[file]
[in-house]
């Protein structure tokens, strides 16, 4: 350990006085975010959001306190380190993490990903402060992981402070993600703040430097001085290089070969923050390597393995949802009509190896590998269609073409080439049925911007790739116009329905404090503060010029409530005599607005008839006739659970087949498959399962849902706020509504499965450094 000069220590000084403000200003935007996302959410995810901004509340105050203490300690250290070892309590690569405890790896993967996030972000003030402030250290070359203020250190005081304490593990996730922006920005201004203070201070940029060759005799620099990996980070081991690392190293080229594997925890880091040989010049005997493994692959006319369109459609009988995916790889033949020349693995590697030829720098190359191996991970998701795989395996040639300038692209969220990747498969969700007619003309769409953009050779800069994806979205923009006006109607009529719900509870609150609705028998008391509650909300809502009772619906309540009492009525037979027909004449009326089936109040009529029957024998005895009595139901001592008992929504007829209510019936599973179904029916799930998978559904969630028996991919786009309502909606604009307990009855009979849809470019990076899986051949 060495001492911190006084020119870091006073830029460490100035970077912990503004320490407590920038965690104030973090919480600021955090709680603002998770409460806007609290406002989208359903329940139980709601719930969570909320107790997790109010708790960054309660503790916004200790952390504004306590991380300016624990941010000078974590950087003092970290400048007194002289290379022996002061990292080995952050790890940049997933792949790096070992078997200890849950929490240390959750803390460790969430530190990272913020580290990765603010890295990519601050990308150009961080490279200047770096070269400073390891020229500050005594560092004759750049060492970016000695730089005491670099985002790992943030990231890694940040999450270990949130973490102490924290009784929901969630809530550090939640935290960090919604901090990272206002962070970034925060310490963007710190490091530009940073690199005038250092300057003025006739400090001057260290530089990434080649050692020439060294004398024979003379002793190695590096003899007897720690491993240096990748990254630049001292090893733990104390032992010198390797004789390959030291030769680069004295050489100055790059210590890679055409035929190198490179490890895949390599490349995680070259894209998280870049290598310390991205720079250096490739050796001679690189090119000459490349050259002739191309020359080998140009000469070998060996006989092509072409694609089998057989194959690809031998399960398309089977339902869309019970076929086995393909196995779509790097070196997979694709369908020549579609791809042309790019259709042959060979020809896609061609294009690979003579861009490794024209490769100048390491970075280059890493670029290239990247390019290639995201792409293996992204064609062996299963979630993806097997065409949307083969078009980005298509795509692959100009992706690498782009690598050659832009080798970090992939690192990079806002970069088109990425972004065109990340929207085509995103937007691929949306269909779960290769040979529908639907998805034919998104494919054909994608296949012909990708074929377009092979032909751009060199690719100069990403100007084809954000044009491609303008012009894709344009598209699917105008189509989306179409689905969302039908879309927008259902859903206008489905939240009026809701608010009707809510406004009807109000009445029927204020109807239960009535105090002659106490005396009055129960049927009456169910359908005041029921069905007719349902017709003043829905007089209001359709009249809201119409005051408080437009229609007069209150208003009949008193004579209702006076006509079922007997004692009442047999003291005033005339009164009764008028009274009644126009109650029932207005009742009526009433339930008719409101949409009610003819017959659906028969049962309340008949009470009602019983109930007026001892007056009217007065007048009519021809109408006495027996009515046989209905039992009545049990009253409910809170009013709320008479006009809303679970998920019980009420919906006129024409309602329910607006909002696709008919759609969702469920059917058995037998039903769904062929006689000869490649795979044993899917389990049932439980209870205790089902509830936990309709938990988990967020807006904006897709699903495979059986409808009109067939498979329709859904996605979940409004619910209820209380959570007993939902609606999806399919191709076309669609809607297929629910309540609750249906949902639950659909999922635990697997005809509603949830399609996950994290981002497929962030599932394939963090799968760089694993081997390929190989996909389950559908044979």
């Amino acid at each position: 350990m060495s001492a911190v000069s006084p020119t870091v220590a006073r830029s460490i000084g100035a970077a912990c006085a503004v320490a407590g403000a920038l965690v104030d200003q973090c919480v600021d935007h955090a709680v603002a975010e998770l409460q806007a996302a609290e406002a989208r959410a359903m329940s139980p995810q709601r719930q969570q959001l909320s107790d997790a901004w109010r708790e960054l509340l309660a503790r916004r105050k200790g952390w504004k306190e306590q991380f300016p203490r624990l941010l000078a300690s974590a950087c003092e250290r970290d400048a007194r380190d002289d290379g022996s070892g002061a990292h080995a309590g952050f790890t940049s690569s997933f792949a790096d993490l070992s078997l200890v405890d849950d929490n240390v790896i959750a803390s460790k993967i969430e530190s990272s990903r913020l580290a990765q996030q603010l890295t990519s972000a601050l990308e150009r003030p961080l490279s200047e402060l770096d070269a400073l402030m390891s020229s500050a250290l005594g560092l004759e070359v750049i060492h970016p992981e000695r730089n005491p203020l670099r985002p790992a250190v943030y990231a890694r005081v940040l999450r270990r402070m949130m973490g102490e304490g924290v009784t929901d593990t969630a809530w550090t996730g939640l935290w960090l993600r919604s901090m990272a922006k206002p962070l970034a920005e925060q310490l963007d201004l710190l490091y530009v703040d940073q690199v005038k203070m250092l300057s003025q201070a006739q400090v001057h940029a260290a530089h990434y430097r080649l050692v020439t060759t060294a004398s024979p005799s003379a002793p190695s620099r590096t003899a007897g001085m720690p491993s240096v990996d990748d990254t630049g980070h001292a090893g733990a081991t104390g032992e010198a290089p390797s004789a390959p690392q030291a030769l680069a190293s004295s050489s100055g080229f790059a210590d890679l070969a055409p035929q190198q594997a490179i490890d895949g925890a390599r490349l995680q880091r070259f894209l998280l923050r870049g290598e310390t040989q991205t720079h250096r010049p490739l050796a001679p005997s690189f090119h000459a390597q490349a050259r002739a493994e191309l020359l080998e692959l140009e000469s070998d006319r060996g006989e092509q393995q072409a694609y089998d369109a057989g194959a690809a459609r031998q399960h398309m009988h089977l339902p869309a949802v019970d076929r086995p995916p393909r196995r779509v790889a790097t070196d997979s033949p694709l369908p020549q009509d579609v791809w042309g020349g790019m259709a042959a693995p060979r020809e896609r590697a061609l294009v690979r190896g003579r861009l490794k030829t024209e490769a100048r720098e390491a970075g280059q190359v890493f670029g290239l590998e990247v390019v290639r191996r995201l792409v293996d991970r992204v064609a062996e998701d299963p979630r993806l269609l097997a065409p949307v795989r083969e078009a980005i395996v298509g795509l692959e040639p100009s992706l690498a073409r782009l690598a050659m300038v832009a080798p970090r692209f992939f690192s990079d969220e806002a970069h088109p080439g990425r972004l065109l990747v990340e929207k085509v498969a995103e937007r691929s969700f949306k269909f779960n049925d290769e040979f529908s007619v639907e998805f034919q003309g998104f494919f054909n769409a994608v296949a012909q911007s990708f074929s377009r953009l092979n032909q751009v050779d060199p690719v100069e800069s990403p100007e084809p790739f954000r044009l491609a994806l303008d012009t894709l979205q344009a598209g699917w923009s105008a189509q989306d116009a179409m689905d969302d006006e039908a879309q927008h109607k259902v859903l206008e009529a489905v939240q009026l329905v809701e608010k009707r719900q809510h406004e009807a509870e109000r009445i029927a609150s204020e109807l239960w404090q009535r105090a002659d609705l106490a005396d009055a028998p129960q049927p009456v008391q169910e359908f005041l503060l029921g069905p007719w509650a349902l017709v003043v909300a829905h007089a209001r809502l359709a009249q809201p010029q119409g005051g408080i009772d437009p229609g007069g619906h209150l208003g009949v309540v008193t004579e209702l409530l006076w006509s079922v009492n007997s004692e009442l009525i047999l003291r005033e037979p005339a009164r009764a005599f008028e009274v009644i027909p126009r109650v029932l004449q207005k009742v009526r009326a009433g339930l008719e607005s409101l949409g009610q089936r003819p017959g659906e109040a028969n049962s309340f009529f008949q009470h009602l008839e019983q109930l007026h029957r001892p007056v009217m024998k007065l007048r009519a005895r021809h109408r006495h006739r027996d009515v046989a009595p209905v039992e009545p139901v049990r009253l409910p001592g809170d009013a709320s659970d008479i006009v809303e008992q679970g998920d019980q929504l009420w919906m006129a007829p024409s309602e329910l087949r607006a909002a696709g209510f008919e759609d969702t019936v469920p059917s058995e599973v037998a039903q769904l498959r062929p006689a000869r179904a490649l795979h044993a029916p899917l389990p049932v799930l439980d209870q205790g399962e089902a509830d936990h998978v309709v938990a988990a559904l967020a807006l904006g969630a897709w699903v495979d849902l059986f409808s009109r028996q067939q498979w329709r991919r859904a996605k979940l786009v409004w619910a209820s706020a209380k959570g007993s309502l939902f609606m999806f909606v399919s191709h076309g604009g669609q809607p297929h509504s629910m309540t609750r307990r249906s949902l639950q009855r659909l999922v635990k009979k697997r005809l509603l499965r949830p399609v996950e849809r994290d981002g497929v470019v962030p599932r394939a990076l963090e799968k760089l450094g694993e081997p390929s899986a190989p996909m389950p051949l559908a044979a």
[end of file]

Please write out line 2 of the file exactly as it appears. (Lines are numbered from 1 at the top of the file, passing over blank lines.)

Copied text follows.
């Protein structure tokens, strides 16, 4: 350990006085975010959001306190380190993490990903402060992981402070993600703040430097001085290089070969923050390597393995949802009509190896590998269609073409080439049925911007790739116009329905404090503060010029409530005599607005008839006739659970087949498959399962849902706020509504499965450094 000069220590000084403000200003935007996302959410995810901004509340105050203490300690250290070892309590690569405890790896993967996030972000003030402030250290070359203020250190005081304490593990996730922006920005201004203070201070940029060759005799620099990996980070081991690392190293080229594997925890880091040989010049005997493994692959006319369109459609009988995916790889033949020349693995590697030829720098190359191996991970998701795989395996040639300038692209969220990747498969969700007619003309769409953009050779800069994806979205923009006006109607009529719900509870609150609705028998008391509650909300809502009772619906309540009492009525037979027909004449009326089936109040009529029957024998005895009595139901001592008992929504007829209510019936599973179904029916799930998978559904969630028996991919786009309502909606604009307990009855009979849809470019990076899986051949 060495001492911190006084020119870091006073830029460490100035970077912990503004320490407590920038965690104030973090919480600021955090709680603002998770409460806007609290406002989208359903329940139980709601719930969570909320107790997790109010708790960054309660503790916004200790952390504004306590991380300016624990941010000078974590950087003092970290400048007194002289290379022996002061990292080995952050790890940049997933792949790096070992078997200890849950929490240390959750803390460790969430530190990272913020580290990765603010890295990519601050990308150009961080490279200047770096070269400073390891020229500050005594560092004759750049060492970016000695730089005491670099985002790992943030990231890694940040999450270990949130973490102490924290009784929901969630809530550090939640935290960090919604901090990272206002962070970034925060310490963007710190490091530009940073690199005038250092300057003025006739400090001057260290530089990434080649050692020439060294004398024979003379002793190695590096003899007897720690491993240096990748990254630049001292090893733990104390032992010198390797004789390959030291030769680069004295050489100055790059210590890679055409035929190198490179490890895949390599490349995680070259894209998280870049290598310390991205720079250096490739050796001679690189090119000459490349050259002739191309020359080998140009000469070998060996006989092509072409694609089998057989194959690809031998399960398309089977339902869309019970076929086995393909196995779509790097070196997979694709369908020549579609791809042309790019259709042959060979020809896609061609294009690979003579861009490794024209490769100048390491970075280059890493670029290239990247390019290639995201792409293996992204064609062996299963979630993806097997065409949307083969078009980005298509795509692959100009992706690498782009690598050659832009080798970090992939690192990079806002970069088109990425972004065109990340929207085509995103937007691929949306269909779960290769040979529908639907998805034919998104494919054909994608296949012909990708074929377009092979032909751009060199690719100069990403100007084809954000044009491609303008012009894709344009598209699917105008189509989306179409689905969302039908879309927008259902859903206008489905939240009026809701608010009707809510406004009807109000009445029927204020109807239960009535105090002659106490005396009055129960049927009456169910359908005041029921069905007719349902017709003043829905007089209001359709009249809201119409005051408080437009229609007069209150208003009949008193004579209702006076006509079922007997004692009442047999003291005033005339009164009764008028009274009644126009109650029932207005009742009526009433339930008719409101949409009610003819017959659906028969049962309340008949009470009602019983109930007026001892007056009217007065007048009519021809109408006495027996009515046989209905039992009545049990009253409910809170009013709320008479006009809303679970998920019980009420919906006129024409309602329910607006909002696709008919759609969702469920059917058995037998039903769904062929006689000869490649795979044993899917389990049932439980209870205790089902509830936990309709938990988990967020807006904006897709699903495979059986409808009109067939498979329709859904996605979940409004619910209820209380959570007993939902609606999806399919191709076309669609809607297929629910309540609750249906949902639950659909999922635990697997005809509603949830399609996950994290981002497929962030599932394939963090799968760089694993081997390929190989996909389950559908044979």